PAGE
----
Cybersecurity oversight can be unsettling for C-suite executives and board members. The connection between the board room and those managing technical infrastructure is critical, yet C-suite executives or board members typically don’t have the skills or knowledge of the threat landscape or technologies involved in cybersecurity programs to flatten the management structure enough for top-to-bottom direct management.
For the foreseeable future, cybersecurity program oversight will not be something that can be reduced to an annual review process. To be effective, the structure has to be distributed throughout the organization, and risk thresholds must be set that cause unplanned alerts to drive management action on a regularly scheduled review and ad hoc incident-response basis.
The most common approach for creating and maintaining an enterprise cybersecurity program follows a five-step risk-management process. The process is iterative and constantly informed by new information. We are often asked: “When will the cybersecurity program be completed?” Unfortunately, the answer is “never.” Cybersecurity is a process, not an endpoint—the proverbial marathon versus sprint.
Each step in the process requires participation and multiple levels across an organization, outlined as follows.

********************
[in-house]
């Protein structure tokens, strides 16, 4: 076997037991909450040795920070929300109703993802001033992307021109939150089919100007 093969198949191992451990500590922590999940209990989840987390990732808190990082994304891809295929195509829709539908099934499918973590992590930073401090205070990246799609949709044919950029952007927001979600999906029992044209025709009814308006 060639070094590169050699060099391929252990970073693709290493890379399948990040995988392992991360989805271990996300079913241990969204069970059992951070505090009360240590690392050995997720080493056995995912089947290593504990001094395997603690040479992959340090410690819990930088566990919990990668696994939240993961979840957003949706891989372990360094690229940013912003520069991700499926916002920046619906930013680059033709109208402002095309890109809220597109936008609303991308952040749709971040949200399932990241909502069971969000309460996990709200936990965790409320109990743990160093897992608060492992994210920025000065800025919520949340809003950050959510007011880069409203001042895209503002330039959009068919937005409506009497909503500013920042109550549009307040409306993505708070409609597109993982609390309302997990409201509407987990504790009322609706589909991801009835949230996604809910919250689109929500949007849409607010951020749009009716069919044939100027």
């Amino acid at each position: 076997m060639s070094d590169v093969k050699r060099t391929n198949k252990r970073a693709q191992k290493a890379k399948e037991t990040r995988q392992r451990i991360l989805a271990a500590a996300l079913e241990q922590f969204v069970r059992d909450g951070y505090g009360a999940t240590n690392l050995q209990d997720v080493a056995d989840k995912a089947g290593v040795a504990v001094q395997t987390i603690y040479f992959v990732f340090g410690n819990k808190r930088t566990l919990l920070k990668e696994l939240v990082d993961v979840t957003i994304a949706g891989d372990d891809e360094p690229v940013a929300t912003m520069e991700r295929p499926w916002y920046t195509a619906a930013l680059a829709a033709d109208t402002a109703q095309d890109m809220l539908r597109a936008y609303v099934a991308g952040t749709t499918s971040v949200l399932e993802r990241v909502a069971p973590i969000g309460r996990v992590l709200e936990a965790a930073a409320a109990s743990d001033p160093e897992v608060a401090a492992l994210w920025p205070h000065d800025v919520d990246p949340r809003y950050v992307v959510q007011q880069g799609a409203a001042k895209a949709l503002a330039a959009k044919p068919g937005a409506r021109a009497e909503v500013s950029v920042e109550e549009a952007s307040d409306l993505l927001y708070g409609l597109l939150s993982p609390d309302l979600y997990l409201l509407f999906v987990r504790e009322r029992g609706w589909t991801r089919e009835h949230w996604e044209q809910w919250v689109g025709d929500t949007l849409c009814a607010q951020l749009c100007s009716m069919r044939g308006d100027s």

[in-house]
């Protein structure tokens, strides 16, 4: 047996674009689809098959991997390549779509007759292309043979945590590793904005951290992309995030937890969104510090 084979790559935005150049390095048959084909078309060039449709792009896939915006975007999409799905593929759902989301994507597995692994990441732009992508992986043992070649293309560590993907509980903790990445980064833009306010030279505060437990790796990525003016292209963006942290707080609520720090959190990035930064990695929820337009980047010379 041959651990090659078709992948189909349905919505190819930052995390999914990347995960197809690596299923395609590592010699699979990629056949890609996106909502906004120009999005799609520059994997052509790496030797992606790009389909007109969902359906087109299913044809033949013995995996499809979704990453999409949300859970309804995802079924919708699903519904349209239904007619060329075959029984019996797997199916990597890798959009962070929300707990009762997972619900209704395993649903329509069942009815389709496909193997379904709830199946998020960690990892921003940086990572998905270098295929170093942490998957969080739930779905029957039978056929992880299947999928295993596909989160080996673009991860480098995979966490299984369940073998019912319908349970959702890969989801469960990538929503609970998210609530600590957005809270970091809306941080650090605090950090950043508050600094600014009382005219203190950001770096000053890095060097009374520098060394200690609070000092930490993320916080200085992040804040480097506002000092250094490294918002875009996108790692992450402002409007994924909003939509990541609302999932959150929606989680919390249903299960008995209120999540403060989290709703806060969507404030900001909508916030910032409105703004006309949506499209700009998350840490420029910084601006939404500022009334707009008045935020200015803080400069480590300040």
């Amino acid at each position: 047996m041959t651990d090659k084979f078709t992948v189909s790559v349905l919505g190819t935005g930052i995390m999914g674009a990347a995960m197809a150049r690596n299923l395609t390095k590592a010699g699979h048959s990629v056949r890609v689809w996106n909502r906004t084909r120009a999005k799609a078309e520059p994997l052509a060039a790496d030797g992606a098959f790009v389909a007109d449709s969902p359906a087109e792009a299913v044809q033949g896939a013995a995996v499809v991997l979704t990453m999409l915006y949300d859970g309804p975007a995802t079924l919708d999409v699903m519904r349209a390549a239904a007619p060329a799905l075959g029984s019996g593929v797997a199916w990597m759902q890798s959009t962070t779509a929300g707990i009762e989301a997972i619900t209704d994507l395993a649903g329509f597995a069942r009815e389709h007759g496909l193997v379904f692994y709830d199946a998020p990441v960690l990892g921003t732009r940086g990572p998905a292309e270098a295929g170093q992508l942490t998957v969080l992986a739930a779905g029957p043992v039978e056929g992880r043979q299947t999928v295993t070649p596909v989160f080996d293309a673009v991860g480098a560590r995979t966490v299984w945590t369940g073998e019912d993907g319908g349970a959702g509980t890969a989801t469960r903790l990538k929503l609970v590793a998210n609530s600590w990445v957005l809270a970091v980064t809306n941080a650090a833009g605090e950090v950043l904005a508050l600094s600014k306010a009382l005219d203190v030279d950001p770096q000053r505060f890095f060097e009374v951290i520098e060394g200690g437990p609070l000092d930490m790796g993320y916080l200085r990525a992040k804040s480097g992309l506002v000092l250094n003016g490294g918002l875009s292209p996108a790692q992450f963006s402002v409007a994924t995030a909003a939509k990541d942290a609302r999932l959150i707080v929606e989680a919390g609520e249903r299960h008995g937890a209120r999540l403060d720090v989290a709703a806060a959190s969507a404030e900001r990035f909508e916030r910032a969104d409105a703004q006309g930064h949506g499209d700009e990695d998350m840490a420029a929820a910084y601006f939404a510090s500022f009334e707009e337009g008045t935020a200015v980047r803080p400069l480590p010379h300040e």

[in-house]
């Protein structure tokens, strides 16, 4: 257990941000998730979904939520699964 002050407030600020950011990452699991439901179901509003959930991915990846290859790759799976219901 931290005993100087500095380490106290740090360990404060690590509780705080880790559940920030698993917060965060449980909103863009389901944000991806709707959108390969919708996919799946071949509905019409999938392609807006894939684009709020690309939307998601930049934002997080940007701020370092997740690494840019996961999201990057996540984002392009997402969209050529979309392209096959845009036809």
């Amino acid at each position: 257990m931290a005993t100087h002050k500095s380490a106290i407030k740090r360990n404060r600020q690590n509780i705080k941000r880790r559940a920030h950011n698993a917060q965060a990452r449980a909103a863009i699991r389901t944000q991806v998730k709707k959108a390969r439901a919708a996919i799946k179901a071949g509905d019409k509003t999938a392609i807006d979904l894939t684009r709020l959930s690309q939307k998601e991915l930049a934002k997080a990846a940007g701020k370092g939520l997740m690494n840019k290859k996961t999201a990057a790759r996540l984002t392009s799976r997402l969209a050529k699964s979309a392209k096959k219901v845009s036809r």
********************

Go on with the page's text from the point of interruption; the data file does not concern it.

Step One: Plan
This involves cyber assessment inventory and environment characterization, coupled with risk assessment, risk-management strategy, and governance and organizational structure.
Step Two: Protect
This step involves control design, selection, and implementation, along with training and maintenance.
Step Three: Detect
At this stage, the organization is building and assessing threat and program effectiveness monitoring and reporting, along with incident alerting and response planning.
Step Four: Respond
This is the step for event analysis and escalation, containment, eradication, and recovery.
Step 5: Adjust
What are the lessons learned and how can you adjust the program? Also, how did communications work and how can they be improved.
As part of the process for following the five steps outlined here, the organization must ensure that individuals and teams are assigned responsibilities and held to account for successes and failures. How do you go about assigning levels of authority and responsibility? For guidance, see this associated article: “Building a Cybersecurity Program: Who’s Responsible for What?”